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Jewish Funerals

Although there are some stipulations that are set down by the Jewish faith, much of the funeral service is customized according to the family’s personal preferences and the customs of their community. For example, the funeral services may be held anywhere, including the synagogue or the funeral home. There is also no need to involve a member of the clergy, unless the family specifically desires to do so.

However, there are a few practices that are standard to Judaism:

  • Burial must occur as soon as possible (usually within 24 hours)
  • Caskets must be entirely biodegradable
  • Mourners do not greet others until after the burial of the deceased; they meet and wait together in a separate space before and after the service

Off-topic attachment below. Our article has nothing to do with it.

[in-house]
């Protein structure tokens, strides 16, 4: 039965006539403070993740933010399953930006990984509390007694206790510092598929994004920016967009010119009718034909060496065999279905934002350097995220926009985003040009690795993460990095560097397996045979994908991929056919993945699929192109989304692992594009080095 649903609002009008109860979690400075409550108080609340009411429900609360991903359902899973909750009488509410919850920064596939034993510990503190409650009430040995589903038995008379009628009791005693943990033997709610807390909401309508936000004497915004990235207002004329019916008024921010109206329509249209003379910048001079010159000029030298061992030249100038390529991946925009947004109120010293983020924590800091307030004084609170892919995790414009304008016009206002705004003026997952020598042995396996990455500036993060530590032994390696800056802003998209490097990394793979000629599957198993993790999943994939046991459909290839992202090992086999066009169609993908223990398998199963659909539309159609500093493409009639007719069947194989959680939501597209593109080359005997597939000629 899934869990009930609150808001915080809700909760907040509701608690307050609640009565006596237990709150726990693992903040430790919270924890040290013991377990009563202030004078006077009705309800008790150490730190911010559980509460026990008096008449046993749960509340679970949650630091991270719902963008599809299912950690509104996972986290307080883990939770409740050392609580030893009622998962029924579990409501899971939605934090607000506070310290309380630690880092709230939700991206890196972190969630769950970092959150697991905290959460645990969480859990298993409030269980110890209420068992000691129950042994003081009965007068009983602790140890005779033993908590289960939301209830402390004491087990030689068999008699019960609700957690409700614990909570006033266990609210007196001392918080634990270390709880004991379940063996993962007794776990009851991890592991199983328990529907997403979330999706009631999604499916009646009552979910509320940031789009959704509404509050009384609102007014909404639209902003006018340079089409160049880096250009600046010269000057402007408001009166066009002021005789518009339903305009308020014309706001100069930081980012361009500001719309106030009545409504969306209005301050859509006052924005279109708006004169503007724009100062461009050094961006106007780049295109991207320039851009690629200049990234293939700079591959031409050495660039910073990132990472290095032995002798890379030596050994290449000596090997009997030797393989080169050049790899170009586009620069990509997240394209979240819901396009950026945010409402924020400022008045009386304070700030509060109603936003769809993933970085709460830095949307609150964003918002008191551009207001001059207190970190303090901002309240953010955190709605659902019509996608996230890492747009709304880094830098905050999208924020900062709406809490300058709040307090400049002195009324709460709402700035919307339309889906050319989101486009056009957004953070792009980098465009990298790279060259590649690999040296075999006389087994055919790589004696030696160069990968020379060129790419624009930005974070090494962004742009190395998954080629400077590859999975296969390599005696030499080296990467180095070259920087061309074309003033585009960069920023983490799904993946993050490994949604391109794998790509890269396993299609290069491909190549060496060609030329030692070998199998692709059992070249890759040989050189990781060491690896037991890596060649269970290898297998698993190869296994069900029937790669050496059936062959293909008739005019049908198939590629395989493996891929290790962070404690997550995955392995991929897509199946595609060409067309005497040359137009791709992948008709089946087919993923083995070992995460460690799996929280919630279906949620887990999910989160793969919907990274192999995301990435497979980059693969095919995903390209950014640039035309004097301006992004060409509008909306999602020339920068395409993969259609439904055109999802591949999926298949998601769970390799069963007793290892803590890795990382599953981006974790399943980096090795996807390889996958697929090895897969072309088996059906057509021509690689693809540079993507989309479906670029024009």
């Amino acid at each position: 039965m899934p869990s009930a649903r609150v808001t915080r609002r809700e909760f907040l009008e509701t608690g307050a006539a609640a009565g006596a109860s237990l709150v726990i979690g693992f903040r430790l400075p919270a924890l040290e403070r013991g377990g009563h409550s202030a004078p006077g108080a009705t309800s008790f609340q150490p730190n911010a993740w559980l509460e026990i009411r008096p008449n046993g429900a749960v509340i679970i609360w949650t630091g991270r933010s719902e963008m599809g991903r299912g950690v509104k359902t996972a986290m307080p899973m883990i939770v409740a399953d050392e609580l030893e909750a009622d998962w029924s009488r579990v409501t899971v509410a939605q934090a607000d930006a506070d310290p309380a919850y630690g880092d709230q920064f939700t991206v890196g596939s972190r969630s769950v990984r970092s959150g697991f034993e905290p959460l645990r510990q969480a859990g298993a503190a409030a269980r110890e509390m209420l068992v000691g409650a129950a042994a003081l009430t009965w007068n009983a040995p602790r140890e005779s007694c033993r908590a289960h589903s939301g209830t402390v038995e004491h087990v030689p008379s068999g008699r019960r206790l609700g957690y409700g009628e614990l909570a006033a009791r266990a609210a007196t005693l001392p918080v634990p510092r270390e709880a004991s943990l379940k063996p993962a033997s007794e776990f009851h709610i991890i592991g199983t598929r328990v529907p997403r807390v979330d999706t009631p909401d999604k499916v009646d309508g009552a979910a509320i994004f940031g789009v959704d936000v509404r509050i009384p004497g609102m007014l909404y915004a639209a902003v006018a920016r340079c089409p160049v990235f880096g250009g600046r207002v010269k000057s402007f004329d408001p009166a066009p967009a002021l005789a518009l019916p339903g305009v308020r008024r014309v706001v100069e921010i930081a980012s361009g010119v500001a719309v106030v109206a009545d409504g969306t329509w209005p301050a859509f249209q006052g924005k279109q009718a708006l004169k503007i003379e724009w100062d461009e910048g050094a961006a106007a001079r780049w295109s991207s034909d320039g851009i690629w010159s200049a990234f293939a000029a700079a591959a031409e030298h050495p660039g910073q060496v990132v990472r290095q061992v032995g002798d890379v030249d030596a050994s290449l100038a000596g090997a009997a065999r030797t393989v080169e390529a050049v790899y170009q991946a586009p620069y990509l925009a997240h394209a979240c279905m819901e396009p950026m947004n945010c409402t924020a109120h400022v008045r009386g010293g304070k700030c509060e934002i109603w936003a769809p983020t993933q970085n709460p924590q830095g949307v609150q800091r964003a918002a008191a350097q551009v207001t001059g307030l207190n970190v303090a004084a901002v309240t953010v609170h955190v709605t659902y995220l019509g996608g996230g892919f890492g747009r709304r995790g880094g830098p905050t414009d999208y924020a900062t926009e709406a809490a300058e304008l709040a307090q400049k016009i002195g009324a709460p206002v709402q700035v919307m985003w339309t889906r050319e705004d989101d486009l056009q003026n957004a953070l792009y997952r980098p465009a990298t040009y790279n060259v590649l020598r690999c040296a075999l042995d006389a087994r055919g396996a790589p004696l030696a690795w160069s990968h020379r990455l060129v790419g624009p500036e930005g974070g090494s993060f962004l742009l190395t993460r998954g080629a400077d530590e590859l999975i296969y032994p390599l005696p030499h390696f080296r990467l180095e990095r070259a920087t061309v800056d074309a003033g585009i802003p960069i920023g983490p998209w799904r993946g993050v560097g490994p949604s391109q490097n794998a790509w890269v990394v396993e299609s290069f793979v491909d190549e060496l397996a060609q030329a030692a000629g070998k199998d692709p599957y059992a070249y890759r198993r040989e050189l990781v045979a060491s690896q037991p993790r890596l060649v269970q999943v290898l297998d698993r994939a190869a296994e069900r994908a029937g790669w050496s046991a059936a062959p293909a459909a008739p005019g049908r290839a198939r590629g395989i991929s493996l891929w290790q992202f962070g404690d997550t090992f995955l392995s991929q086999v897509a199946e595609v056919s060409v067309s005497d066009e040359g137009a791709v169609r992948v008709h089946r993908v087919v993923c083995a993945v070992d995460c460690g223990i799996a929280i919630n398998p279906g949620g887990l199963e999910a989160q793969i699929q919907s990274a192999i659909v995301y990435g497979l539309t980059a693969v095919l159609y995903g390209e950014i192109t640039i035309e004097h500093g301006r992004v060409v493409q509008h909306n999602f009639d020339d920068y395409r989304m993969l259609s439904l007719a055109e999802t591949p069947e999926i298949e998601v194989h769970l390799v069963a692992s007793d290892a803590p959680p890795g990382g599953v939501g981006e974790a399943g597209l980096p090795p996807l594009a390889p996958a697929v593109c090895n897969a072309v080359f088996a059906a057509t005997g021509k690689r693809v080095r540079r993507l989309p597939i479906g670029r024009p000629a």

• Prior to the service, an officiant places a black ribbon on the outer garments of the attendees to symbolize a physical manifestation of grief

During the service, there are several standard components, such as the Hespeid (eulogy) and the El Malei Rachemim prayer, which serves as the sending off of the deceased to the “wings of God’s presence.”

After the service, the body is transported to the burial site and a short service is held at the cemetery.

The Jewish funeral is unique in that there is a specific process that happens following the burial. This includes the Nichum Avelin, or the comfort of the mourners, and Shiva, which is a week-long mourning period during which the family stays together to grieve.

We are well-versed in the processes of a Jewish funeral and would be honored to make all the necessary arrangements for you and your family.

Jewish cemetery: Star of David on the tombstone

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Jewish Funerals

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